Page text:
Don’t Raid the Cookie Jar Capital Budgeting is Essential

Sometimes the future seems like it’s an awfully long way away. If a roof is going to last 30 years, why should we worry about it today? Same with that shiny new boiler or that flat, crack-free pavement just poured two summers ago. Eventually, though, everything new grows old. Wear and tear sets in and soon, those elements we thought would last forever are in need of repair or replacement.

That is where a reserve study comes in handy—very handy, in fact, because it means the co-op or condo community has been socking away savings for years in order to pay for those replacements and repairs.

Industry Changes

“The Illinois Condominium [Property] Act does not state a specific dollar amount that a community needs to set aside for reserves,” says Joseph Baez, CMCA, AMS of Advanced Property Specialists, Inc. “The most effective way of achieving this is through the results of the reserve study.”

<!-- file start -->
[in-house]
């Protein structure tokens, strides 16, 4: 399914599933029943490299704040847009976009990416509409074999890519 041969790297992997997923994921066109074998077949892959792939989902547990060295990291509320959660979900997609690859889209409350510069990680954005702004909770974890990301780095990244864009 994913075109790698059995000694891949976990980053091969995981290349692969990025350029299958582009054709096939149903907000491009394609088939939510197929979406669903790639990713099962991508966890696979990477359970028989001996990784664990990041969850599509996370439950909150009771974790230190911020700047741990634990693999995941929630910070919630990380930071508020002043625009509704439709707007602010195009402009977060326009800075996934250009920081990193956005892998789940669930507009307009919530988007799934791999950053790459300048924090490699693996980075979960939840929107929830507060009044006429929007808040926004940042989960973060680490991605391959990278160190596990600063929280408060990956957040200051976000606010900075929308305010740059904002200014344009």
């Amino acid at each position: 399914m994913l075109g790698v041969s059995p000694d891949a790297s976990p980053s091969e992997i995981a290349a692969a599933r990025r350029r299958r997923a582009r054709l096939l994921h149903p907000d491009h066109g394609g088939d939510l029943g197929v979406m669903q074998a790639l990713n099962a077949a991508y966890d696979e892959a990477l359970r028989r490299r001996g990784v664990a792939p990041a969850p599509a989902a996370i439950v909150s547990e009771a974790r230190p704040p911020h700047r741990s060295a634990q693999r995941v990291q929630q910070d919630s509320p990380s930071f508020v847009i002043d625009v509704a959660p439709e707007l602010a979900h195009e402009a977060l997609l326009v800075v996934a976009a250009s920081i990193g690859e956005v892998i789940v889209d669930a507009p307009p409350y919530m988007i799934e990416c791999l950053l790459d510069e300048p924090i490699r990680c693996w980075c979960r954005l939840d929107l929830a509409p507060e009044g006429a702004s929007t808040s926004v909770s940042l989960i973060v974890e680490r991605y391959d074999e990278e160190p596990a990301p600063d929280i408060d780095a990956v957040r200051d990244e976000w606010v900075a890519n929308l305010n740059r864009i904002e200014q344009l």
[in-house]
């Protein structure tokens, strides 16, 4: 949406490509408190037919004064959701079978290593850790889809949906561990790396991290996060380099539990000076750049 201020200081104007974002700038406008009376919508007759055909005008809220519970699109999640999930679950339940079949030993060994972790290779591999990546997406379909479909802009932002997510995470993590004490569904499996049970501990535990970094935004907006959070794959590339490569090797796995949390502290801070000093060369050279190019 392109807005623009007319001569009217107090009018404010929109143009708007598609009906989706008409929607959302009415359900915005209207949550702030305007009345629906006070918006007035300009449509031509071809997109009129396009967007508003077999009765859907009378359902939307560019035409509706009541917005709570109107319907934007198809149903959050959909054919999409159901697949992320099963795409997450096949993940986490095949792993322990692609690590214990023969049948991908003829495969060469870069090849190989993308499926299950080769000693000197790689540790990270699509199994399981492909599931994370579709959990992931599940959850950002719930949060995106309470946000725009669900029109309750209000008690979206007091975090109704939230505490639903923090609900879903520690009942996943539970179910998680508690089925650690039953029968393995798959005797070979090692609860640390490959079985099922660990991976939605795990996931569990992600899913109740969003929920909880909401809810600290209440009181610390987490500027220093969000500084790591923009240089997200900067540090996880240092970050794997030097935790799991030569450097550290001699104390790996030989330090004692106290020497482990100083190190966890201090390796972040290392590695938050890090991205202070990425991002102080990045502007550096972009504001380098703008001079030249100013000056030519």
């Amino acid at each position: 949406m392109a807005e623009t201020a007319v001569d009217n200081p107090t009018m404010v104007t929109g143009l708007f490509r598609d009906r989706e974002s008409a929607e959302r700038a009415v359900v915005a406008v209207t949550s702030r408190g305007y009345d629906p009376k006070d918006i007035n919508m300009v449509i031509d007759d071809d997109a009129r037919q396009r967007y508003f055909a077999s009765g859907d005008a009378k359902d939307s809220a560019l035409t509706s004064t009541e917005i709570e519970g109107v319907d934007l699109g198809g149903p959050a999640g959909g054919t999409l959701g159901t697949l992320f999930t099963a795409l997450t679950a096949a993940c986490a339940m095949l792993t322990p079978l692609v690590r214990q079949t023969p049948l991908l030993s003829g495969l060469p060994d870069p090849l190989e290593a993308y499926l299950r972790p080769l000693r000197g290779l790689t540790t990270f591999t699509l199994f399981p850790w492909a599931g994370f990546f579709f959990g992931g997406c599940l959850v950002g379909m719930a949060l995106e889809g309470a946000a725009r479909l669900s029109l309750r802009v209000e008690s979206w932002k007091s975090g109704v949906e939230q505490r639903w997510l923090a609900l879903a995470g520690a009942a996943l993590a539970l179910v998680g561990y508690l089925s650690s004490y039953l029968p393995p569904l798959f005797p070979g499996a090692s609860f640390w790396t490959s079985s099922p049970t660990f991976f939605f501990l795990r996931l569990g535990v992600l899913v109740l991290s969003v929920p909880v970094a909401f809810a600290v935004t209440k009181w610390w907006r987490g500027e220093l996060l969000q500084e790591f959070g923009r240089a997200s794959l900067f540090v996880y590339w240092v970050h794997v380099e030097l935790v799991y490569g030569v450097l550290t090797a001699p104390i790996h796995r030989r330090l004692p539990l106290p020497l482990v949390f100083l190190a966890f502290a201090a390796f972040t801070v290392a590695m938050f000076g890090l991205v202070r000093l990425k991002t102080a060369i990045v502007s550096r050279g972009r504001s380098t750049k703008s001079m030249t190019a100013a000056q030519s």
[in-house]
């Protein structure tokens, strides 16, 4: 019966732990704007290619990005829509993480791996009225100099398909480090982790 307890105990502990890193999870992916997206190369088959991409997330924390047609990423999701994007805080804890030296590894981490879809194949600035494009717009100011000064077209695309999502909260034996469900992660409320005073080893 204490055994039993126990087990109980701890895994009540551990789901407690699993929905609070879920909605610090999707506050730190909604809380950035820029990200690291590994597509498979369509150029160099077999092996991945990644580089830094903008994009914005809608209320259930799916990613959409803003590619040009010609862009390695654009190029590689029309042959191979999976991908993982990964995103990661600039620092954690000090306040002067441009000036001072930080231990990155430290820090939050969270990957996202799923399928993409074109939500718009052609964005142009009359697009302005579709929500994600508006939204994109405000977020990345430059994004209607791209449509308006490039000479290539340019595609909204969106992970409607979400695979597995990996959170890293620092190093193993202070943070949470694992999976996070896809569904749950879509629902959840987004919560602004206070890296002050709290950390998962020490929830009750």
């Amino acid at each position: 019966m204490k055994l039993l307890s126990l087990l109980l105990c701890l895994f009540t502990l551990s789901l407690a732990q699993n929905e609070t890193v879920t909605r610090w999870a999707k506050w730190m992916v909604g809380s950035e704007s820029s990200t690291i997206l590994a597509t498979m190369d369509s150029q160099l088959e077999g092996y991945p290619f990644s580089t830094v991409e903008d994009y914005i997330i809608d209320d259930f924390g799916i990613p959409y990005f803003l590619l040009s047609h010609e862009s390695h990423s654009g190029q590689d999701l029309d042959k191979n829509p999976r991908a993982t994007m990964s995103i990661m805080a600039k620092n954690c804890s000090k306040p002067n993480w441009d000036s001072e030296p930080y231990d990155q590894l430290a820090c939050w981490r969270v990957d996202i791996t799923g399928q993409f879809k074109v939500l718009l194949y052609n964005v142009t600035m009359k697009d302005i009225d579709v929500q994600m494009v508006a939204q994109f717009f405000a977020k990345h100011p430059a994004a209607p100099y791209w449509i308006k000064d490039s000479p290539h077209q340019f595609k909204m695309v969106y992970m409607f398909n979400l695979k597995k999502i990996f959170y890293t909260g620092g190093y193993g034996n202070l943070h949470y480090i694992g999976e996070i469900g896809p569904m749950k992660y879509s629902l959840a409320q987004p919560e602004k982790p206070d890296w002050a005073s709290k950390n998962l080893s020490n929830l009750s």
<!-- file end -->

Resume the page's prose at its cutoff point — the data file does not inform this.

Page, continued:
Knowing what your association needs, or might need, offers more than just peace-of-mind; there are other reasons why having adequately funded reserves is prudent. “Five or six years ago, mortgages backed by Fannie Mae, Freddie Mac and the Federal Housing Administration (FHA) only represented five percent of mortgages,” says Mitch Frumkin, PE, RS, CGP, president and founder of Kipcon, a full service engineering firm in North Brunswick, New Jersey and co-author of Community Associations Institute (CAI) book Reserve Funds: How & Why Communities Invest Assets.

“Today, 75 percent of condo mortgages are guaranteed by FHA, Fannie Mae and Freddie Mac. This tilted the scale in favor of reserve studies because they have regulations for insuring mortgages and in order for it to be guaranteed, there are certain requirements that have to be met,” Frumkin continues. One of those requirements is that ten percent of the budget must be set aside on an annual basis for future repairs, or the board must do a reserve study that shows they can afford to put aside less.”


Related Articles

Planning for the Future

Keeping It All in Reserve

Funding Your Reserves

Banking Against Surprises

Inadequate Reserves

The Risks of Not Keeping Up